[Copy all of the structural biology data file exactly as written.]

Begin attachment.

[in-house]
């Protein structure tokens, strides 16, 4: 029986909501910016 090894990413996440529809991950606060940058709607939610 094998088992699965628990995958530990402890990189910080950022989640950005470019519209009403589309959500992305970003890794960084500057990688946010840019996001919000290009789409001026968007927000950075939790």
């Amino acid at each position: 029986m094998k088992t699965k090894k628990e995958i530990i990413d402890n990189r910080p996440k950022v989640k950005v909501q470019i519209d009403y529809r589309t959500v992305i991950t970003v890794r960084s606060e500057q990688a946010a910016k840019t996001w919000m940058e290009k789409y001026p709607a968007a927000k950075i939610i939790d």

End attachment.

[in-house]
């Protein structure tokens, strides 16, 4: 029986909501910016 090894990413996440529809991950606060940058709607939610 094998088992699965628990995958530990402890990189910080950022989640950005470019519209009403589309959500992305970003890794960084500057990688946010840019996001919000290009789409001026968007927000950075939790």
């Amino acid at each position: 029986m094998k088992t699965k090894k628990e995958i530990i990413d402890n990189r910080p996440k950022v989640k950005v909501q470019i519209d009403y529809r589309t959500v992305i991950t970003v890794r960084s606060e500057q990688a946010a910016k840019t996001w919000m940058e290009k789409y001026p709607a968007a927000k950075i939610i939790d």